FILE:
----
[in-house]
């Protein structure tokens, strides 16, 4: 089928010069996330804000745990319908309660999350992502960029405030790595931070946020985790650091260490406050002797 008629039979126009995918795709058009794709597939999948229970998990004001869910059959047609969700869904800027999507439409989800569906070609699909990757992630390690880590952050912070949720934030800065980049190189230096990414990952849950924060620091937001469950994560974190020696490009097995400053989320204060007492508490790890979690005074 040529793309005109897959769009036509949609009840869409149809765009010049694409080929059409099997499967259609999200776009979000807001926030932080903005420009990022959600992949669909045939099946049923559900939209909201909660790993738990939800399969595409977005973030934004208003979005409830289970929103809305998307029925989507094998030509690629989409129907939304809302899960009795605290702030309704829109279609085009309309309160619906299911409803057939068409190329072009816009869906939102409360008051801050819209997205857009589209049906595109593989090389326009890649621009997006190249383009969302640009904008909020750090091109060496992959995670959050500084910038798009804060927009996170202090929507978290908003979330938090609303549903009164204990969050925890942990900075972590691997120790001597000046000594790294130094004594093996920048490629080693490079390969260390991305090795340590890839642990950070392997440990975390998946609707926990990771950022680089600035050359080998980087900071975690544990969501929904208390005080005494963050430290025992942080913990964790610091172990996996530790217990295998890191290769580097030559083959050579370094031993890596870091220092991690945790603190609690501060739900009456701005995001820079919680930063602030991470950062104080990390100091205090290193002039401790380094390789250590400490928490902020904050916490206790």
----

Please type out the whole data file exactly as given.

[in-house]
């Protein structure tokens, strides 16, 4: 089928010069996330804000745990319908309660999350992502960029405030790595931070946020985790650091260490406050002797 008629039979126009995918795709058009794709597939999948229970998990004001869910059959047609969700869904800027999507439409989800569906070609699909990757992630390690880590952050912070949720934030800065980049190189230096990414990952849950924060620091937001469950994560974190020696490009097995400053989320204060007492508490790890979690005074 040529793309005109897959769009036509949609009840869409149809765009010049694409080929059409099997499967259609999200776009979000807001926030932080903005420009990022959600992949669909045939099946049923559900939209909201909660790993738990939800399969595409977005973030934004208003979005409830289970929103809305998307029925989507094998030509690629989409129907939304809302899960009795605290702030309704829109279609085009309309309160619906299911409803057939068409190329072009816009869906939102409360008051801050819209997205857009589209049906595109593989090389326009890649621009997006190249383009969302640009904008909020750090091109060496992959995670959050500084910038798009804060927009996170202090929507978290908003979330938090609303549903009164204990969050925890942990900075972590691997120790001597000046000594790294130094004594093996920048490629080693490079390969260390991305090795340590890839642990950070392997440990975390998946609707926990990771950022680089600035050359080998980087900071975690544990969501929904208390005080005494963050430290025992942080913990964790610091172990996996530790217990295998890191290769580097030559083959050579370094031993890596870091220092991690945790603190609690501060739900009456701005995001820079919680930063602030991470950062104080990390100091205090290193002039401790380094390789250590400490928490902020904050916490206790």